Fort Leonard Wood 7th CST helps Panamanians start 911 system
By: Matthew J. Wilson/Missouri National Guard Public Affairs
2nd Lt. Richard Sambolin, center left, explains the capabilities of the 7th CST to, from left, David Pinto of Panama, Panamanian-born Missouri Air Guard Staff Sgt. Herastico Pitty-Diaz, an interpreter, and Jose Santimateo of Panama.
JEFFERSON CITY, Mo. (July 16, 2009) — The more a Missouri National Guardsman knows, the more of an asset that soldier or airman can be.
Picking up a second language at home proved useful for 2nd Lt. Richard Sambolin recently when he was able to shine a spotlight in Spanish to a pair of foreign dignitaries on what his unit is capable of doing.
“It automatically puts the individual at ease by speaking their language,” said Sambolin, the 7th Weapons of Mass Destruction Civil Support Team’s reconnaissance team leader.
Sambolin, who learned to speak Spanish from his mother, Evelyn, walked David Pinto and Jose Santimateo, of Panama City, through the technological equipment and abilities of the unit.
“Some of the science behind our equipment is difficult to grasp in the language that you speak, let alone if you are trying to speak to someone who doesn’t speak the language,” Sambolin said. “So having that flexibility to speak their language by being bilingual gives me the opportunity to showcase the unit in a completely different way that we haven’t in the past. We have that versatility in the unit to be able to respond to, now, Hispanic communities.”
The two Panamanians are involved in their nation’s 911 system, which is only about four months old. They are in Missouri as part of the state’s partnership with Panama to see an example of an established, successful 911 call system. They hope to take the knowledge from the tour and apply it to the call system in their own country.
“My portion of it was explaining the mission of the unit and demonstrating how some of the equipment works,” Sambolin said. “They had some specific questions about how the equipment works and I would explain what it detected or what it analyzed. Some of the other questions they had were on the techniques and procedures we have for extraction and lifesaving measures, so we covered some of the basics of those.”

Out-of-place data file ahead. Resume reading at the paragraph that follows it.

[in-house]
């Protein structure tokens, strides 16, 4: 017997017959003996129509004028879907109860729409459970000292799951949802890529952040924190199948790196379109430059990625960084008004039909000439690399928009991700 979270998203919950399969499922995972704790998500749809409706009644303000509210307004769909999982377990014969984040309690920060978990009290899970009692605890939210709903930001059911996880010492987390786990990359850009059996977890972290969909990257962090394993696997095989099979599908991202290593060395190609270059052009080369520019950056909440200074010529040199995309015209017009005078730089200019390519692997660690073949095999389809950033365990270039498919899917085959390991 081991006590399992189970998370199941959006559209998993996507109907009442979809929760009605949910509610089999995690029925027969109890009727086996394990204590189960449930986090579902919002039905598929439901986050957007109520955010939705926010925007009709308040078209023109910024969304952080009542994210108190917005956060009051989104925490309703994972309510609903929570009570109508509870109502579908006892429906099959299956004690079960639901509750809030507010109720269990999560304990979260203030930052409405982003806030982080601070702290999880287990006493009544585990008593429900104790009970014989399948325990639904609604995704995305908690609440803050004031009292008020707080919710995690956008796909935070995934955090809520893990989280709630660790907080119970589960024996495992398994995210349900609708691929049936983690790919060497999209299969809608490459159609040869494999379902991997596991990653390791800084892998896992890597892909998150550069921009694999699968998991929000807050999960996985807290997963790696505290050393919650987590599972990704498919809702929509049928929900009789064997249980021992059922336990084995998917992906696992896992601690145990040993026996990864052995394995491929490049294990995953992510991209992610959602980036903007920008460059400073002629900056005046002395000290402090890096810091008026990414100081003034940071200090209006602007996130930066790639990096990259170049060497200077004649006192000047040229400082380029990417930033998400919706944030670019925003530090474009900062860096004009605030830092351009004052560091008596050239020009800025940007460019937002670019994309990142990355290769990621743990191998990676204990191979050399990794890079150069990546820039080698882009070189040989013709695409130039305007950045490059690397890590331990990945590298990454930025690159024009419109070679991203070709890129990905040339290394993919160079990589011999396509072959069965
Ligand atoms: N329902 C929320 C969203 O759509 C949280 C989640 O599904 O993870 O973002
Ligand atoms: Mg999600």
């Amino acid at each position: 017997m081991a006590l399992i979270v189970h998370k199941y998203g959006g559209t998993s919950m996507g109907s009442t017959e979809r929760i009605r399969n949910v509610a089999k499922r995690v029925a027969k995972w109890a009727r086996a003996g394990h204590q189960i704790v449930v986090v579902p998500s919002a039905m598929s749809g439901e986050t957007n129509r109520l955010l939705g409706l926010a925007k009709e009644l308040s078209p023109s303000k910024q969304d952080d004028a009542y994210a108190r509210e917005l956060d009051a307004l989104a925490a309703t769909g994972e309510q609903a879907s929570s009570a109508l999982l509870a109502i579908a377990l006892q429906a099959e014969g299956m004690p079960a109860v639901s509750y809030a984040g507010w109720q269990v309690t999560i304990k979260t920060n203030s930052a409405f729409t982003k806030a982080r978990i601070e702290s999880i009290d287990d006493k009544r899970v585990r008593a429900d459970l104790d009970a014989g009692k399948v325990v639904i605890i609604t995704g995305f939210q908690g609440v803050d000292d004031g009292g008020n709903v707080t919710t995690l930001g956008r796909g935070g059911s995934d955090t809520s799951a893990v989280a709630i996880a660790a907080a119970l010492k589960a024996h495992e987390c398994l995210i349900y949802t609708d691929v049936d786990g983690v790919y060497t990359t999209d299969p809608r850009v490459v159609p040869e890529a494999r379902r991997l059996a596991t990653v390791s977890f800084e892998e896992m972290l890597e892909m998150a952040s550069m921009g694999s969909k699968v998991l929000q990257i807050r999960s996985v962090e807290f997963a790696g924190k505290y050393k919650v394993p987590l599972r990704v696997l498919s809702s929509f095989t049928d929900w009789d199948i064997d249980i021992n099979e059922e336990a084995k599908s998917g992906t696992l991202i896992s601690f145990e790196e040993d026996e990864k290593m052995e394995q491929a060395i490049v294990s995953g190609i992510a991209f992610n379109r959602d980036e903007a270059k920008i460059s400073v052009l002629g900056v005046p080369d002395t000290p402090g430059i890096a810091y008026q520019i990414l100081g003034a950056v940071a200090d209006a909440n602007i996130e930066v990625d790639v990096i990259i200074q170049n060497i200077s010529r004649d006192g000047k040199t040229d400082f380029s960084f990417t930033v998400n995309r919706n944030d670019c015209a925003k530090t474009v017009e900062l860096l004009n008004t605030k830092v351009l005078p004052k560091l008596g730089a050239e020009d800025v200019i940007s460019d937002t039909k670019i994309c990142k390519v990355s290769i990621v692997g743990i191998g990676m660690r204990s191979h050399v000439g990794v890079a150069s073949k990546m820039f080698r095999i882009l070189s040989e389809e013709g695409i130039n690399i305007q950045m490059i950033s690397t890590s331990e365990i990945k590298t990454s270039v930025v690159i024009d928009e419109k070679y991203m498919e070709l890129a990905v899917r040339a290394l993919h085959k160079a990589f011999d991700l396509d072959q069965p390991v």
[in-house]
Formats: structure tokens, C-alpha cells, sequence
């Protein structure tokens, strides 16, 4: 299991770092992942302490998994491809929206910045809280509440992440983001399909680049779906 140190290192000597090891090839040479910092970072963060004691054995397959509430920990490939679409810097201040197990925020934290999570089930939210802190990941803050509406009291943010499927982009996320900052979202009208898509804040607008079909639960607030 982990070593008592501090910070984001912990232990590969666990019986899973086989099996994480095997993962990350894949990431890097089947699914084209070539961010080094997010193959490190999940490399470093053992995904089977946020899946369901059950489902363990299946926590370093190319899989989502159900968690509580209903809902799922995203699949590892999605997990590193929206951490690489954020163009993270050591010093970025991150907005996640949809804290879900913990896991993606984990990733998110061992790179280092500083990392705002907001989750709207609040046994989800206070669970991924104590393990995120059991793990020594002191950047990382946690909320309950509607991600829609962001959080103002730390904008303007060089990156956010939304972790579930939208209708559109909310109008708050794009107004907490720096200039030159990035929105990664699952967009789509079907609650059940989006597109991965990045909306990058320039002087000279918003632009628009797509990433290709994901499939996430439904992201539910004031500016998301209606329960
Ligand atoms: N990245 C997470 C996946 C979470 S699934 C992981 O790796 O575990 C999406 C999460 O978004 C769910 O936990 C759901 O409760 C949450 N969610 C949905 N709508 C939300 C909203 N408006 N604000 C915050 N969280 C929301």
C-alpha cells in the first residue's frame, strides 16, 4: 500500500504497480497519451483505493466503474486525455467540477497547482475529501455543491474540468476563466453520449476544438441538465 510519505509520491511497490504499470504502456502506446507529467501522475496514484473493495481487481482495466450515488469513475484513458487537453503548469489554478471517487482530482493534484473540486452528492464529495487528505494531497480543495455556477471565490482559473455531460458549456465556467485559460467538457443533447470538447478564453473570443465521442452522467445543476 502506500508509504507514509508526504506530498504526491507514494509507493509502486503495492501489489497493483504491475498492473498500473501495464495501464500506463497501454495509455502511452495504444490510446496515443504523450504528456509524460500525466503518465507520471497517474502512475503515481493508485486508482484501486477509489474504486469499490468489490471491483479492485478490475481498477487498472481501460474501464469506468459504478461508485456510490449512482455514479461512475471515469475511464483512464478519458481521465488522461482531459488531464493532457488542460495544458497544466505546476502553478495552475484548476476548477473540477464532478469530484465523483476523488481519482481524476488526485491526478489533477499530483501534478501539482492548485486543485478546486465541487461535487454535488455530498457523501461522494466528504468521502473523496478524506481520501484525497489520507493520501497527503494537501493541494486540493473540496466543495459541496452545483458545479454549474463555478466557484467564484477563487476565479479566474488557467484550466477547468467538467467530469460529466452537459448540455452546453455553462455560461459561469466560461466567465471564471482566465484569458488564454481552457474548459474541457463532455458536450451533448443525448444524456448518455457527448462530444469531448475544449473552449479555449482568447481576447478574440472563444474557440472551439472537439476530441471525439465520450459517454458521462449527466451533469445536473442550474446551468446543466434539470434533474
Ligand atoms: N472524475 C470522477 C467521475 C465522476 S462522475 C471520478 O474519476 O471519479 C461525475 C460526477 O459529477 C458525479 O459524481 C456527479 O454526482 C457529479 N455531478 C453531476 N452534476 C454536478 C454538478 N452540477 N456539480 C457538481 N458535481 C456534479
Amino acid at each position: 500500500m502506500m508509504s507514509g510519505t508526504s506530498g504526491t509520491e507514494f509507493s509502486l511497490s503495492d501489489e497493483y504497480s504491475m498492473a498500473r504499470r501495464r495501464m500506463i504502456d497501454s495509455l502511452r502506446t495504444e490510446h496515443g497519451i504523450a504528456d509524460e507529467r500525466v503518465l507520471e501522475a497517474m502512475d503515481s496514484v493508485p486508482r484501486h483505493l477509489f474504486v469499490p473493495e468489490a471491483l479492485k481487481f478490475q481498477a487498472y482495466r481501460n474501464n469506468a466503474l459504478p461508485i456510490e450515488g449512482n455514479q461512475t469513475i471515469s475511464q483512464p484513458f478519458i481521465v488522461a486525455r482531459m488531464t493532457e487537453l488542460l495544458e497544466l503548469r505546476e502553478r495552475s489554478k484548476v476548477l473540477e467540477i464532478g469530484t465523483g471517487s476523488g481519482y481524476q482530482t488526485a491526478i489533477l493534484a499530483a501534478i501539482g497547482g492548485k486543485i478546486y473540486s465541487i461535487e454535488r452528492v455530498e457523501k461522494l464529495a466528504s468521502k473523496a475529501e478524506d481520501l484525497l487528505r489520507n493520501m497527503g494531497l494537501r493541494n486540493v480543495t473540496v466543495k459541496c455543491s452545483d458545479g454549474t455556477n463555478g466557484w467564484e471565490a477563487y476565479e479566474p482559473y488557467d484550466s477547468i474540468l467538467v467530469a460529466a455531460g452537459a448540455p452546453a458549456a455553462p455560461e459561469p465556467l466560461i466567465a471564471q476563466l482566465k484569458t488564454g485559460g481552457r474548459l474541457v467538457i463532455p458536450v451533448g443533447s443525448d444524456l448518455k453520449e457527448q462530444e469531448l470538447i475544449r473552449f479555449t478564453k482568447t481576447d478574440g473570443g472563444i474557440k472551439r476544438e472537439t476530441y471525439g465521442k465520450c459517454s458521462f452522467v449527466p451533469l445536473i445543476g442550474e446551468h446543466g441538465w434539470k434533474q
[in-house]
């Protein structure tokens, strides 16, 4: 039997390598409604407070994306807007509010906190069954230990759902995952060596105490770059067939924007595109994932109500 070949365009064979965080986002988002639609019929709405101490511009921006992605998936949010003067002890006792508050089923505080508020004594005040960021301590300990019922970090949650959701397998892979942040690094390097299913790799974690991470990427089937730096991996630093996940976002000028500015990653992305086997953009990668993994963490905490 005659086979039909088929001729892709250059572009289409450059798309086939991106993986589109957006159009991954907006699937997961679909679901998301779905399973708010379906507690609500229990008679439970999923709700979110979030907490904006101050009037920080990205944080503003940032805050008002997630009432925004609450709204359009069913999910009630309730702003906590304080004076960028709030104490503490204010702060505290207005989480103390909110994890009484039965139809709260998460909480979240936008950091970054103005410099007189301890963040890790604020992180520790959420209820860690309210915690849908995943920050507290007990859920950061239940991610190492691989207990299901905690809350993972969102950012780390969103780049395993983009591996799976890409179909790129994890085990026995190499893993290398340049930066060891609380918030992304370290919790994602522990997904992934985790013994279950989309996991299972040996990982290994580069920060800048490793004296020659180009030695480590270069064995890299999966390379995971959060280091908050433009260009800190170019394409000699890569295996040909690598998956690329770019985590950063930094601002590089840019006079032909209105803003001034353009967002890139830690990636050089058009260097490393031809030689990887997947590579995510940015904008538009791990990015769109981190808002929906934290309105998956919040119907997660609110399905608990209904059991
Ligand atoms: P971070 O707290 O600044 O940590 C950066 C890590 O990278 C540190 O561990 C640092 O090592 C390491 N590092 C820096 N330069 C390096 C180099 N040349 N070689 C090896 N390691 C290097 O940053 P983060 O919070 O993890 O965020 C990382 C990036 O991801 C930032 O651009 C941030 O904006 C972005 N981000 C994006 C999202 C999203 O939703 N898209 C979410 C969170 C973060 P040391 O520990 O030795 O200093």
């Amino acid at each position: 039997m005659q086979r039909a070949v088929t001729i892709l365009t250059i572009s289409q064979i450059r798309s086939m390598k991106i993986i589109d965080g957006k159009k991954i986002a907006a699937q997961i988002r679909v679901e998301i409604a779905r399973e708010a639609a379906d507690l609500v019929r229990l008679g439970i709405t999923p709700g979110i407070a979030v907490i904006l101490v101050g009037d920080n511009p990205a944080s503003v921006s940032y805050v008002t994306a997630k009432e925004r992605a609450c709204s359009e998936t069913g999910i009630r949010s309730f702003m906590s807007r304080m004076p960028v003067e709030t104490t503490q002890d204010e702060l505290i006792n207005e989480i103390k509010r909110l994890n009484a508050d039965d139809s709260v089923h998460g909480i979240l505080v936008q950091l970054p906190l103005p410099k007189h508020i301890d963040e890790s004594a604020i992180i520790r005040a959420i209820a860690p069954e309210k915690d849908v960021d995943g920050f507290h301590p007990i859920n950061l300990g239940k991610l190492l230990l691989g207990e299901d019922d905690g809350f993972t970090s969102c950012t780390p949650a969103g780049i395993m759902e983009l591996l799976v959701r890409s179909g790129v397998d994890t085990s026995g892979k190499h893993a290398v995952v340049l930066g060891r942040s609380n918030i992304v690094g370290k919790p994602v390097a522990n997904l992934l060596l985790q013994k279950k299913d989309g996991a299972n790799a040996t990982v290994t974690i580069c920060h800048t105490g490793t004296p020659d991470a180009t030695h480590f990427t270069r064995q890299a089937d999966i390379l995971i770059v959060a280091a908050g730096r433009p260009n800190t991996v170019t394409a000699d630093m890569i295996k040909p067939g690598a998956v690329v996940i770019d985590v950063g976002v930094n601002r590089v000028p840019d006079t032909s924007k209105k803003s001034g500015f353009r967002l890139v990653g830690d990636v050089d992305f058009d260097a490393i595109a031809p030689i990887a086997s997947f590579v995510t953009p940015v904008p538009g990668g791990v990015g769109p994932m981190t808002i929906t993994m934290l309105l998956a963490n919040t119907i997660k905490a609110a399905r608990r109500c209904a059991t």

The unit’s mission is to support civilian first responders, assess suspected or known terrorist threats, advise civilian authorities of appropriate responses, and assist local emergency responders in incidents involving weapons of mass destruction.
Made up of both Army and Air National Guard members, the 22-person unit must be capable of sending out an advance party team within 90 minutes at all times to investigate potential threats that can range from mass sickness to mysterious white powders to unidentified contaminations.
The unit displayed some of the reconnaissance equipment, the satellite communication abilities of the advance party vehicle and the identification equipment of the mobile Analytical Laboratory System.
“They were impressed from the standpoint that it’s advanced compared to the kinds of things they may have or may be looking to acquire for their teams,” Sambolin said. “It’s good that they come and see us because it puts us in a position that perhaps they want to emulate us. We are doing the right things and they are trying to take back some of those important things back with them to their country.”
Responsible for the equipment inside the Analytical Laboratory System, 1st Lt. Matthew Marks, the unit’s nuclear medicine science officer, assisted with some of the finer points in the presentation.
“The Panamanians were interested in our capabilities in relation to their environment, especially the different biological threats they could encounter,” Marks said. “They were also familiar with the instrumentation inside the truck, which made it easier to explain the functions of the equipment.”
Sambolin stressed why it’s important to him to always be an asset to the Guard and his unit.
“I’m just glad to be a part of this team and I’m going to serve in whatever capacity they deem fit for me,” he said. “This time it was speaking Spanish and next time it will be something else.”